Financial markets are concerned about ‘recession risk’, or so the newspapers tell us. When the world’s leading economies are viewed objectively, it would be hard to imagine circumstances in which recession was less likely. All recessions since the 1930s have begun with monetary policy tightening to curb inflation. This is true even of the 2008 � 2009 Greeat Recession, although officialdom’s reaction was disproportionate and misguided, and led to a few months of outright deflation. (Government, central banks and regulatory agencies imposed new regulations that acted like a punitive shock on banks, and stopped the growth of their balance sheets and hence of the bank deposits that constitute most of the quantity of money.) But today inflation in the leading economies (excluding India, and also such places as Russia and Brazil beset by corruption, political adventurism, misgovernment, etc.) is virtually zilch. The concern is not too much inflation, but the danger of deflation. In effect, there is no constraint on expansionary monetary policy.
Objections to this argument are two-fold. The first is that in the United States of America the recovery is so mature that the labour market is showing signs of over-heating and a normalization of monetary policy (with higher interest rates) has become necessary. The weakness of this claim is that, although the unemployment rate has dropped to beneath long-run averages, many people have left the labour market temporarily because of lack of demand. The employment rate is still well below the 2008 level. Meanwhile the strong dollar is hurting manufacturing, reducing import costs (over and above the impact of low oil prices) and dampening inflation. Talk of four Fed rate rises in 2016 is starting to look very silly.
Secondly, it is sometimes suggested that central banks are ‘running out of ammo’. Interest rates are almost zero in Japan, the Eurozone and the UK, and cannot go much lower. So what can now be done if economies suffer persisting demand weakness? The answer here is very simple. The growth of national expenditure, income and output in nominal terms is a function of the growth of the quantity of money, where the quantity of money is broadly-defined to include bank deposits. Further, the state can readily create new bank deposits. Either the central bank or the government have to borrow from the banking system, and to use the loan proceeds to purchase something “anything ” from the non-bank private sector. This is sequence of transactions will add to the quantity of money, and nominal national expenditure, income and output will then rise in proportion (more or less) to the quantity of money.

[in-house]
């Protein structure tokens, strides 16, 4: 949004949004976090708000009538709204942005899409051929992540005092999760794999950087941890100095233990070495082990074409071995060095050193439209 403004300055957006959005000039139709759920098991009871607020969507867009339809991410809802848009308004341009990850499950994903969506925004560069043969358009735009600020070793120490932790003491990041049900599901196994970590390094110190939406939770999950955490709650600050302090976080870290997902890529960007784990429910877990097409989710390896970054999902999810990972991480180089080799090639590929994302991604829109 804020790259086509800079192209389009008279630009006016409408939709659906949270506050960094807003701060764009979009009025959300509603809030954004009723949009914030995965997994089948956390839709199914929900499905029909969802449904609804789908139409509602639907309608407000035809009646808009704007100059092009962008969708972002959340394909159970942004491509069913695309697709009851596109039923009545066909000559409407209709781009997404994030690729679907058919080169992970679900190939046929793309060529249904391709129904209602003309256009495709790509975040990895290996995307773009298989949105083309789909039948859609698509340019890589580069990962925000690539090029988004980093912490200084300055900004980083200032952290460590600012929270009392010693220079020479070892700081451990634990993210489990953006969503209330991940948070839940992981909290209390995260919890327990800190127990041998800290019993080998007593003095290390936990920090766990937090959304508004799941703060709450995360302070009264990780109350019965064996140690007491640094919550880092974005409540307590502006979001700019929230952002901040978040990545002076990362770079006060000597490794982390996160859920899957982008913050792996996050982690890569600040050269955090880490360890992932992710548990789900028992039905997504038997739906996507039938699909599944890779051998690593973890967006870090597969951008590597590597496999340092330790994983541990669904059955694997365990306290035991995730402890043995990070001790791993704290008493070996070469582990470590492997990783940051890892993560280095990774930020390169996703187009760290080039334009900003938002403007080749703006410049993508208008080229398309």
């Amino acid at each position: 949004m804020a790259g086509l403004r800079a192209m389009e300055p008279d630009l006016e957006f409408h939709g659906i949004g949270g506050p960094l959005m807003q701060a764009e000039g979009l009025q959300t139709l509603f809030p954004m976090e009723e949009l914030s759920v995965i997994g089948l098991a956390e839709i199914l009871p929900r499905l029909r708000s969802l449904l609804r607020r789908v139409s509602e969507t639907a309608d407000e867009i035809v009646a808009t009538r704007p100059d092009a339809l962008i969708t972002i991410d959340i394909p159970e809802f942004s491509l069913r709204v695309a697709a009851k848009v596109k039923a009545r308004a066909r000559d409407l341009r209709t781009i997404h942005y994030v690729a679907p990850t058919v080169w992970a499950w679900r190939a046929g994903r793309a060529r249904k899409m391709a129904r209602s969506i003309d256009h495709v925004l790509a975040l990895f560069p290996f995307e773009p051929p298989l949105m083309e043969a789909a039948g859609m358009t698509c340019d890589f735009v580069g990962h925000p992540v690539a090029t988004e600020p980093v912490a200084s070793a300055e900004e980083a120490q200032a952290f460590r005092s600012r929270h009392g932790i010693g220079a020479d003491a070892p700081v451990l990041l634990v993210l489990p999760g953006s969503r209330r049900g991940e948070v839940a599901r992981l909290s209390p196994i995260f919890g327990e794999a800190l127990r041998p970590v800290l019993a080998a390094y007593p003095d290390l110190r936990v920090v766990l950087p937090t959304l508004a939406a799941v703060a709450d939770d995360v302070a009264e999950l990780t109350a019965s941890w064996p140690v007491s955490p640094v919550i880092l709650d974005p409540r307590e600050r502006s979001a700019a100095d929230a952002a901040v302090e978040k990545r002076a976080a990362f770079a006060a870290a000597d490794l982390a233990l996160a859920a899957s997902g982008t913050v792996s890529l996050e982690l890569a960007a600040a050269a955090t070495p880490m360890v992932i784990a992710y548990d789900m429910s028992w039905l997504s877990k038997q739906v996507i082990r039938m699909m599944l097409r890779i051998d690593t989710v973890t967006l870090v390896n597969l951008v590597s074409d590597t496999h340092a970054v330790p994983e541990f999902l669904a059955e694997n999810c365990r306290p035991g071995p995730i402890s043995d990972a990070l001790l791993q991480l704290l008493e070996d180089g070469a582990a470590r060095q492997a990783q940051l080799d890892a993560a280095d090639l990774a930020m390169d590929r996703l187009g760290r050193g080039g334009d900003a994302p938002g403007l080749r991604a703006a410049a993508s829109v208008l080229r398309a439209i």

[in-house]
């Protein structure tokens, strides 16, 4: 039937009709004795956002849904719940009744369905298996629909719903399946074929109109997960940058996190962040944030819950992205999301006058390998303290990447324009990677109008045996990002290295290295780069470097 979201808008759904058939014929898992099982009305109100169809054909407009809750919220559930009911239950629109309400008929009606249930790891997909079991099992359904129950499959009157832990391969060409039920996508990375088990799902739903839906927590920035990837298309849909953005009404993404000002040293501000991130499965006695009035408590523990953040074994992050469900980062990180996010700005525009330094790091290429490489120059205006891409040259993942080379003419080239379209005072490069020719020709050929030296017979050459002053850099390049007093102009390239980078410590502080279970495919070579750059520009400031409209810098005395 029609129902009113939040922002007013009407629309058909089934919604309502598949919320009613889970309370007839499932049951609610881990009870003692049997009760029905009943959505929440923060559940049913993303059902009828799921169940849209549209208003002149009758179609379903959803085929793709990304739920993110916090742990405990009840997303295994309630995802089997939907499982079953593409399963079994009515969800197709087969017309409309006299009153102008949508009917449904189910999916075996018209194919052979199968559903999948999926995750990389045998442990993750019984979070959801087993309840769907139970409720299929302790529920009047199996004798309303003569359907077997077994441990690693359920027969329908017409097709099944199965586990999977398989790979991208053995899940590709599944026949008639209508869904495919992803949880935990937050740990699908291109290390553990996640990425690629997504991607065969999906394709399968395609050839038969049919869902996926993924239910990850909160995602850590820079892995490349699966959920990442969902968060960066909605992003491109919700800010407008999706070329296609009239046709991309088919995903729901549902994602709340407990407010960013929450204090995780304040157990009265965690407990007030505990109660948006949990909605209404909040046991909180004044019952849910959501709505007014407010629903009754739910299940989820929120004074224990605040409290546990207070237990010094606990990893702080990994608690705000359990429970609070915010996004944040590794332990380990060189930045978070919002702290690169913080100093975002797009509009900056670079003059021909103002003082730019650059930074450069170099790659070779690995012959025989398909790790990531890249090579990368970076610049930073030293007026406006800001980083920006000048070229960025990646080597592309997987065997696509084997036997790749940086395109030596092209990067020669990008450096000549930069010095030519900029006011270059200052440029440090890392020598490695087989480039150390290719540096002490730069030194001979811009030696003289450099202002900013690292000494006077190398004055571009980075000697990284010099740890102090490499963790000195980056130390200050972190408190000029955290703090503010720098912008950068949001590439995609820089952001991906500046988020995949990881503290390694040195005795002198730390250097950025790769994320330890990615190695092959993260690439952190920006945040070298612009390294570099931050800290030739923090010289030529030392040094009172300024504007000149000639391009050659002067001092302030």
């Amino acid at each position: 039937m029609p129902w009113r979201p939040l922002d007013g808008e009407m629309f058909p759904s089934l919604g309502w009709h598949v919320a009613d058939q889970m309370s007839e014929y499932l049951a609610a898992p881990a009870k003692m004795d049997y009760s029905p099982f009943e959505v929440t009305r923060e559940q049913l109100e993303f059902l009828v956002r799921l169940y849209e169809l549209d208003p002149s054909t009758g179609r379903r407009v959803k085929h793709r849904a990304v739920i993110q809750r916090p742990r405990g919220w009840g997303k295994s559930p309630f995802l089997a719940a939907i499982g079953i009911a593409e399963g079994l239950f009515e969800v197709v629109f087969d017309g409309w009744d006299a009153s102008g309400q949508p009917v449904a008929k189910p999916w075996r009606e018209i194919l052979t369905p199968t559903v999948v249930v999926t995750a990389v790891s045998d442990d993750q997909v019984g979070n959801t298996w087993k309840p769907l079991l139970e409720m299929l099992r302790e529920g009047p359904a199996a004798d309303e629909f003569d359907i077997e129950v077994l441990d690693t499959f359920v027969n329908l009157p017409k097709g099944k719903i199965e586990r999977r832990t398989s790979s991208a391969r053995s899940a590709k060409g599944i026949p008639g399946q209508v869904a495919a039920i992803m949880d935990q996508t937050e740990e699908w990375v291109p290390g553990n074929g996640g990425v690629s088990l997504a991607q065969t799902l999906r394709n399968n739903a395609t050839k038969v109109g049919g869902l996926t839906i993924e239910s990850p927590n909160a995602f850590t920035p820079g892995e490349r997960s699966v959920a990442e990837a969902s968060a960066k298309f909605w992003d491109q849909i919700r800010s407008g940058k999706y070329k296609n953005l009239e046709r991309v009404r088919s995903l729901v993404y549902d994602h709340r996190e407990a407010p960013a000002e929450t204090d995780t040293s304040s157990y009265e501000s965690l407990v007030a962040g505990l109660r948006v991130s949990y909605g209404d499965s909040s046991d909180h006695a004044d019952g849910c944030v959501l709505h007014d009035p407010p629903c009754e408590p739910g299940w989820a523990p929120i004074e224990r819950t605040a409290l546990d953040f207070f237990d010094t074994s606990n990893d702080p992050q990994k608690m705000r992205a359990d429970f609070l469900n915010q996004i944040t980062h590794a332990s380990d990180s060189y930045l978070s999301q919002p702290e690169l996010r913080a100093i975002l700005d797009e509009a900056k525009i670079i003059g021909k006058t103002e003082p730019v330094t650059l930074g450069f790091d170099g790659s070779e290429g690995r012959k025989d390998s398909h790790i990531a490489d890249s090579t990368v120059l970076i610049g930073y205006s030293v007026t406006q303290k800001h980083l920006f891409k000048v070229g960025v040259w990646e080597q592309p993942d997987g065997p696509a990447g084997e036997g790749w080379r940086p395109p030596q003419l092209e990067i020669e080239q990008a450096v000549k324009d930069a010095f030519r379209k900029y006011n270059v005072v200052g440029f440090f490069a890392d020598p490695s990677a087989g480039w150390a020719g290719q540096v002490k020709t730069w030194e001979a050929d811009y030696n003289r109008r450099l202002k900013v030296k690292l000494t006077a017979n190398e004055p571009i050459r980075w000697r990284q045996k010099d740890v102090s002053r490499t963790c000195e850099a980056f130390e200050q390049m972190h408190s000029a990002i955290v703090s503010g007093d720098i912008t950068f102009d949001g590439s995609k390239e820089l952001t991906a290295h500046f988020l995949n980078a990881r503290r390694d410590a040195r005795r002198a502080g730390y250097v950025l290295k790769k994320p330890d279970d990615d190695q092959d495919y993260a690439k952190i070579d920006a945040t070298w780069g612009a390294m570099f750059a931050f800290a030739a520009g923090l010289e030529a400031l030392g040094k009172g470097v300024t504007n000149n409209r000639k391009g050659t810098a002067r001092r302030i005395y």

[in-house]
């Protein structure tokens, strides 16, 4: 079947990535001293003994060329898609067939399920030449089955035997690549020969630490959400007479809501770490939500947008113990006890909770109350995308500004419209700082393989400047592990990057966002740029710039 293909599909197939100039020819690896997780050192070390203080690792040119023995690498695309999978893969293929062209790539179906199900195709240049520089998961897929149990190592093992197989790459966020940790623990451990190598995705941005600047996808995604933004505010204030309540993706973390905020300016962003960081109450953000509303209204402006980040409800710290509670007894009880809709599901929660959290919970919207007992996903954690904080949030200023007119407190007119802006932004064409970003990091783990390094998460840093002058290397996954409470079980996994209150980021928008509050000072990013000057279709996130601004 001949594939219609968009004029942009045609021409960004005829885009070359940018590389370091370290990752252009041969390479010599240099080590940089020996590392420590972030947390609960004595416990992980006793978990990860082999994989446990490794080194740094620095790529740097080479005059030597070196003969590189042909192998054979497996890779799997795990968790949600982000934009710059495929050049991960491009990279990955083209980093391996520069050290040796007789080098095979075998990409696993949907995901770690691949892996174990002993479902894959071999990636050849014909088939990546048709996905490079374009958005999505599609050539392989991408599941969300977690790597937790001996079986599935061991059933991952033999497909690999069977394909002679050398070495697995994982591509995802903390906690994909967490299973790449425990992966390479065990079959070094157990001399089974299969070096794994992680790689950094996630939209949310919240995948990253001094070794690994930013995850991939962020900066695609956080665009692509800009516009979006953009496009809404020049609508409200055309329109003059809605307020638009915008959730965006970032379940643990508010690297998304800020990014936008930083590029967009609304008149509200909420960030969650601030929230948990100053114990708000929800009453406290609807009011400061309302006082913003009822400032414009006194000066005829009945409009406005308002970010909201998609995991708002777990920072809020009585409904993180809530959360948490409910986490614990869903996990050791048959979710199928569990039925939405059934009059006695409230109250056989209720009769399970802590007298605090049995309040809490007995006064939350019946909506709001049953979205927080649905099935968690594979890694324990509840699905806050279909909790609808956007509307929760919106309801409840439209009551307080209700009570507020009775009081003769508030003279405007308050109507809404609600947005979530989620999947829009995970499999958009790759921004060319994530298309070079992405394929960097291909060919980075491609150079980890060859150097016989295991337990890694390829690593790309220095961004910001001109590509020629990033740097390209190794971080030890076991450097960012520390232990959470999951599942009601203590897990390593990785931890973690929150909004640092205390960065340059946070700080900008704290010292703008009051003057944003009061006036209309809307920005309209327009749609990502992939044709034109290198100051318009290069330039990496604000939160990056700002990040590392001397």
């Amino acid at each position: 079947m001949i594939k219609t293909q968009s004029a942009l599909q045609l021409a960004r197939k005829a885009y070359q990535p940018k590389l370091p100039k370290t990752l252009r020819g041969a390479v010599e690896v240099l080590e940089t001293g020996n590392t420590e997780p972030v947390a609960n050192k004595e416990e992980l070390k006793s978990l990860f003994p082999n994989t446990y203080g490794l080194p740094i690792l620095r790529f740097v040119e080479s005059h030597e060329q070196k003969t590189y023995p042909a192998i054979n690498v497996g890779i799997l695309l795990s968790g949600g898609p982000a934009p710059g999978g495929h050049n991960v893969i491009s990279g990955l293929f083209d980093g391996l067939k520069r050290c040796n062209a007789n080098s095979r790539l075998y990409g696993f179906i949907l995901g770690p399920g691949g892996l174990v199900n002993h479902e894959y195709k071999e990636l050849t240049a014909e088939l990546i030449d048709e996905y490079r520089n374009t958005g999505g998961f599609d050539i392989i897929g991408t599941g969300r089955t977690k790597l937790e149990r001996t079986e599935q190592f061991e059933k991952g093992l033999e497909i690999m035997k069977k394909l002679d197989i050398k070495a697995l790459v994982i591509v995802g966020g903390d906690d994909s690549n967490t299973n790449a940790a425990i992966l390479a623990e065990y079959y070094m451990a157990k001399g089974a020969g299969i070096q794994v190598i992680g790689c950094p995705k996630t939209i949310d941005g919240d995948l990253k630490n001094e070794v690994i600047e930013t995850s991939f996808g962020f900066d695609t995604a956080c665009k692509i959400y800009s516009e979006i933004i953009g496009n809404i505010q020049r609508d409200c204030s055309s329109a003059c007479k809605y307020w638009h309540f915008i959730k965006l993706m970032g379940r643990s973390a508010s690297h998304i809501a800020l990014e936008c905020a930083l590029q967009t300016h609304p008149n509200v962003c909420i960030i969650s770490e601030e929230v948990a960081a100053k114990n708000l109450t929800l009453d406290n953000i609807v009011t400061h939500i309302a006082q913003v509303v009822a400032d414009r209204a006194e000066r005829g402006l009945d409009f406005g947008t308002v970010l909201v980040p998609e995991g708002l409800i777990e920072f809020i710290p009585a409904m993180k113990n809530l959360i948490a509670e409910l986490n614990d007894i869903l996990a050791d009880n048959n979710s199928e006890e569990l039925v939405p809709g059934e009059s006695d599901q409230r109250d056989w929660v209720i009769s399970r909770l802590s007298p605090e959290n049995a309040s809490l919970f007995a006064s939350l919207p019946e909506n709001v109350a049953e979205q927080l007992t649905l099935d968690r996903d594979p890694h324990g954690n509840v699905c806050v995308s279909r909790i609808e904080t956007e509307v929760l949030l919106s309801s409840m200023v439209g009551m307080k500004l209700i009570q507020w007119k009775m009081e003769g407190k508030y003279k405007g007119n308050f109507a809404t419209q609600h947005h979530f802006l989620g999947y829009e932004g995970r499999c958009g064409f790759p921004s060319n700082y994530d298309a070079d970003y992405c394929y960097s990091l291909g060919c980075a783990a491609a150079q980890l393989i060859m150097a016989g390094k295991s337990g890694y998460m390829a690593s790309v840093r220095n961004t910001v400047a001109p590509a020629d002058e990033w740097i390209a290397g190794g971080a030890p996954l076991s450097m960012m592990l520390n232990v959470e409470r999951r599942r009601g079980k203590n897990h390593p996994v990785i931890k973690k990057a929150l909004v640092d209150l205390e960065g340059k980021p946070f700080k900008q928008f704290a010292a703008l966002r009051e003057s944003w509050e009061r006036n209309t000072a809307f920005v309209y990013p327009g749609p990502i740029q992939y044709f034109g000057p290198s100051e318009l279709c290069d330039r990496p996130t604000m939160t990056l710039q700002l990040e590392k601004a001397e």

The creation of money by the state is straightforward and mechanical, and can be easily explained by the hundreds of rascals who have debauched the finances of Latin American republics over the last 150 years. (Even in early 2016 Venezuela has an official inflation rate of about 70% and a true one, when rationed items are priced correctly, of over 150%.) The running-out-of-ammo notion implies that policy-makers are impotent to counter the threat of deflation. That is tripe. As I said, all that is required is for either the central bank or the government to borrow from the banking system and to use the loan proceeds to purchase something “anything”…! Of course, the operations need to be on a large enough scale, but I assume that central bank research departments have enough common sense and gumption to work out a programme of the right size. (I also assume they are not such chumps as to lurch in the opposite direction, to reach Venezuelan excesses.)
Given that inflation is not far from zero almost everywhere ‘in the main countries’, recession in 2016, or even in 2017 or 2018, is very unlikely. I am not a great admirer of the current senior personnel in international financial officialdom (central banks, regulatory agencies and so on), but I don’t think they are so stupid as to initiate a downward lurch in the world economy from here. To repeat, there is no constraint on expansionary monetary policy in the main countries. The bears have been warned.
But I must make a concession. Money growth has been stable at a low or moderate rate, or even decelerating slightly, in the main countries in recent months. (China is a possible exception.) In this month’s global money round up I have called attention to the effect of ‘quantitative tightening’ in the USA on broad money there. The latest figures show “depressingly” that in the opening weeks of 2016 the Fed has not bought securities in large enough amounts to counter the QT that undoubtedly occurred in late 2015. In the three months to January US M3 (on the measure prepared by Shadow Government Statistics) rose by only a bit more than ½% or at an annualised rate of 2.6%. Eurozone M3 fell in December, although that was after good rises in the previous two months. In Japan banks seem to have forgotten the meaning of balance-sheet expansion altogether, so that in the three months to January – as in the USA : M3 was up by only a tiny fraction above ½%% or at an annualised annual rate of 2.1%.
To look at the latest video on global monetary trends, find the International Monetary Research Ltd. website (www.mv-pt.co.uk), go to the ‘World Money Map’ and press the globe icon in the middle of the South Atlantic.